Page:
Virulent white nationalism and Christian puritanism have been intertwined with U.S. history since the country’s founding, as numerous historians have reminded us. No matter how one feels about the New York Times’s 1619 Project, it is an incontrovertible fact that the roots of American democracy and economic hegemony are planted in capital extraction that has disproportionately harmed non-white and non-male people, from blacks held in bondage under chattel slavery to native people dispossessed of their ancestral lands to women whose unpaid care work facilitates male fortunes. As American capitalism has evolved, its discriminatory underpinnings have adapted with it.

Corporations haven’t embraced a post-pandemic ethos of redistribution, despite the massive social investments that have been required to keep the nation’s economy afloat and its people alive. With the Delta variant spreading more quickly than ever before, plutocrats have resisted calls for reinstating restrictions to prevent future infections. Never have the fatal consequences of continuing to engage in “business as usual” been more apparent, but CEOs have dismissed warnings about rushing to reopen as big government alarmism. In Hawai’i, nearly 25 percent of new COVID cases involve children. The state’s education department does not have a metric to guide school safety decision-making, however, because campus closures would force parents to find alternative forms of childcare and, possibly, stay home from work. Don’t expect the Chamber of Commerce to sponsor legislation to provide universal childcare to female employees, though, since that would require the creation of new public funding streams that might eat away ever so slightly at corporate bottom lines.

Instead of participating in deliberations about economic justice, the private sector is spending millions of dollars to co-opt movements that are demanding structural reform. Diversity training has become an $8 billion industry that allows business leaders to perform an anti-racist skit on the world stage, while those same executives flood the campaign war chests of political candidates who oppose the policies and regulations that would genuinely uplift BIPOC people, like a living wage, universal healthcare, or rent control. According to the latest Intergovernmental Panel on Climate Change Report, the Paris Accord’s goal of limiting global temperature rise to no more than 1.5°C above pre-industrial levels is in serious danger because of our collective failure to decarbonize our economy. Don’t tell that to Big Oil, however, which is doing all it can to keep fossil fuels flowing through “sustainable” pipelines that are powered by environmentally racist carbon capture technologies. Hastening our planet’s transition to a clean economy is derided by these companies as quixotically anti-capitalist. For Wall Street speculators, if a solution isn’t market-based, then it has no value. They only worry about one shade of green.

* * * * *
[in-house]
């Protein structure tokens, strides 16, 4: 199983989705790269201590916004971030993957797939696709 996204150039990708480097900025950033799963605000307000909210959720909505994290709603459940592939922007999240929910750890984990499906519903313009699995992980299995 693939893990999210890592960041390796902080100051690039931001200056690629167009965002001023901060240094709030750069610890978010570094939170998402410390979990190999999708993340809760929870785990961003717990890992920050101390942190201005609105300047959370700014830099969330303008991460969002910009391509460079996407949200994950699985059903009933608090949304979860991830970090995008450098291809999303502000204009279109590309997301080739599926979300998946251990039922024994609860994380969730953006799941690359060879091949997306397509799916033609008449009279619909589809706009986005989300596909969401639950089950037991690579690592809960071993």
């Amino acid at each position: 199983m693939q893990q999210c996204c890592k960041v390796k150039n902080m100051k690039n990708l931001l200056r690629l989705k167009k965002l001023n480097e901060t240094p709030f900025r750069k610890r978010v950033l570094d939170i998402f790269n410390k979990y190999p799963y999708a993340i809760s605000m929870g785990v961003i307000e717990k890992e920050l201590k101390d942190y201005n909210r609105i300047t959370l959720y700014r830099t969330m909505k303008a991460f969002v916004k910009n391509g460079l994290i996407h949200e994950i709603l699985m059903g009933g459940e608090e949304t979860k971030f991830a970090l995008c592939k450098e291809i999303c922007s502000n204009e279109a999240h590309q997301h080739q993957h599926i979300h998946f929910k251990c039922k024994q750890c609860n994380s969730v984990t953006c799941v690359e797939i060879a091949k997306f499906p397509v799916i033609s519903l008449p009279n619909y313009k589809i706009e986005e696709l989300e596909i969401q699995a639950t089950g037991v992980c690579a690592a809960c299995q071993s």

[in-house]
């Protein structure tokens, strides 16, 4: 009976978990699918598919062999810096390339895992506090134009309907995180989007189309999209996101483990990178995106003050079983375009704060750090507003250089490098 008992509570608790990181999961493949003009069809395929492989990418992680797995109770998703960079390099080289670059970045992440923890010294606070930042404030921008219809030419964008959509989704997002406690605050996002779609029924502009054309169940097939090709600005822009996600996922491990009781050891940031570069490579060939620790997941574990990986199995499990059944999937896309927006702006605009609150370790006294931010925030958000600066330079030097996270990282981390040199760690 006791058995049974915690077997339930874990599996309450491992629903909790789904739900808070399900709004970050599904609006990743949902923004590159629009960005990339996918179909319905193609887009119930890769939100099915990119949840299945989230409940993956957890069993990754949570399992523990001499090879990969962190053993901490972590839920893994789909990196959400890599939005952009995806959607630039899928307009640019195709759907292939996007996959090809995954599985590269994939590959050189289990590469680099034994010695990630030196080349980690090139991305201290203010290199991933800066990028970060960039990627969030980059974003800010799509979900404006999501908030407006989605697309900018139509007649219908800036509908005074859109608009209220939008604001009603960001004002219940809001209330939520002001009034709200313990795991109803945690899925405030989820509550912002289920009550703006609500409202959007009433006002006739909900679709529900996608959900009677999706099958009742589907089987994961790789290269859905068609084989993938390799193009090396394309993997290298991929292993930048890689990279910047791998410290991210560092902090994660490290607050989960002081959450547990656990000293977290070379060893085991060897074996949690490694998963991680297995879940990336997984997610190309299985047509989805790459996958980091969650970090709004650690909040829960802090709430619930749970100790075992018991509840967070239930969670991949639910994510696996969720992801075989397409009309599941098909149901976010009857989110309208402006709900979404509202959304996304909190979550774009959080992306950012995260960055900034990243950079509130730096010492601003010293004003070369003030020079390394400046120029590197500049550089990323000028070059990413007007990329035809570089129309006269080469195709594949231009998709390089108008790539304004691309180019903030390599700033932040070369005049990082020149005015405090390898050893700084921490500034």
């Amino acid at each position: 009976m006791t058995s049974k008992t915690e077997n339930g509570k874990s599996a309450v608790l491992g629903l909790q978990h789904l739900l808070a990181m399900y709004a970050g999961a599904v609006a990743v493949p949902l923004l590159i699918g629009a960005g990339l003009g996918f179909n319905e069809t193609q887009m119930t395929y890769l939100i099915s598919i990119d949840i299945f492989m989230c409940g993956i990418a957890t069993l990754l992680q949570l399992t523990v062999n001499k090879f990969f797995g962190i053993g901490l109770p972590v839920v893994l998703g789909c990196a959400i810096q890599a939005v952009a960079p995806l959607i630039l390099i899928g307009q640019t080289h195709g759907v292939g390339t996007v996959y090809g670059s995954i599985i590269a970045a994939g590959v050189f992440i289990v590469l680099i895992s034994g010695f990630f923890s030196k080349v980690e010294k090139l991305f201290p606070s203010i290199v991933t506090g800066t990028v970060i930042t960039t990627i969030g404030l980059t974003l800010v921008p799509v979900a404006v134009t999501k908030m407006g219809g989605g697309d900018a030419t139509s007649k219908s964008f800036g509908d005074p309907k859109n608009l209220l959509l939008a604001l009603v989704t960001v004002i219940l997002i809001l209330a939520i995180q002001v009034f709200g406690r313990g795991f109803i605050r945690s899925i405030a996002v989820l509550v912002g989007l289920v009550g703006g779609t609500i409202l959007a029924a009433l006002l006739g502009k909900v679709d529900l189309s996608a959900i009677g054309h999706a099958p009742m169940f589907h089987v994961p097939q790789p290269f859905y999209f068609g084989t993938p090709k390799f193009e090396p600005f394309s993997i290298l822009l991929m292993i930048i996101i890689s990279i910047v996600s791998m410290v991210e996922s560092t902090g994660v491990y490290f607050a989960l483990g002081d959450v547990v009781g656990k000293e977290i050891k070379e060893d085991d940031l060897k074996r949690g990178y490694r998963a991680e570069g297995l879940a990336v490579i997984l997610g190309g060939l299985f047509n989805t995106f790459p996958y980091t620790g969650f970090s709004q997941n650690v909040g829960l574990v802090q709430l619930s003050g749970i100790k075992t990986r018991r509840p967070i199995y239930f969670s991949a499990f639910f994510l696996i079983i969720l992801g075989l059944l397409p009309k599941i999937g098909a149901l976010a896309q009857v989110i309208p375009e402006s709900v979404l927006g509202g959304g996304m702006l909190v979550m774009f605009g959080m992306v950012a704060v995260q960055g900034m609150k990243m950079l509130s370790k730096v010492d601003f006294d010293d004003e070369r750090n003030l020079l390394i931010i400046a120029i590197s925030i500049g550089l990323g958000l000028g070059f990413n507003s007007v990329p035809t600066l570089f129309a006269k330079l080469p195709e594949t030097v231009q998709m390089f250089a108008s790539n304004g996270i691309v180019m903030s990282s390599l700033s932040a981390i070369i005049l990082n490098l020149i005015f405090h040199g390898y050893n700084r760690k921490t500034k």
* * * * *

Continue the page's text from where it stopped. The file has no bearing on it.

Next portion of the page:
As the sea level rises, working families are getting crushed in waves of debt. Nevertheless, pointing out the ideological bankruptcy of corporatism does nothing to remove the material barriers that leave people on the cusp of eviction. When orange prices are soaring faster than cost of living increases, we shouldn’t scoff at low-wage employees who scarf down Egg McMuffins for breakfast. They’re only trying to survive in a hyper-competitive, increasingly automated work environment that’s leaving them behind. If public officials don’t provide the safety net that workers need to modulate an undulating economy, then the social distortions connected to financial deprivation will only worsen, leaving our democracy susceptible to strongman-sponsored political violence.

Friedrich Nietsche, perhaps the foremost philosopher of ressentiment, theorized that resentment is an egoistic reassignment of perceived inferiority to an external scapegoat, whereby the ego creates the illusion of an enemy that can be blamed for one’s failures and labeled “evil.” The Danish philosopher Søren Kierkegaard expanded upon this framing to argue that resentment metastasizes in a “reflective, passionless age,” during which the populace replaces creativity with conformity to maintain a status quo that enables their own sense of superiority.

In both cases, resentment is a reactionary position undertaken to rationalize one’s own socioeconomic debasement by dehumanizing the Other, so that encounters with people who are different than oneself–racially, sexually, culturally, or in any other manner that can be socially constructed as a opposing signifier–are always already hostile. Morality, itself, becomes less about articulating a coherent set of values than a process of devaluating strangers as uncivilized barbarians, a fiction that is easy to brand as fact in a society that forces its citizens to spar like gladiators in an irrational marketplace for a share of the abundance that they see advertised daily on their virtual streams.

To evade further social decay, we should redirect our democracy toward care, not competition. We should cultivate an economy that strengthens people, not profit. Hard as it may be, we should respond to anger with empathy. And we should realize that the only way to “bring us closer together,” as the election phrase goes, is to center the struggle to overcome inequality in every political decision we make.

The Flame of Racial Violence Must Be Extinguished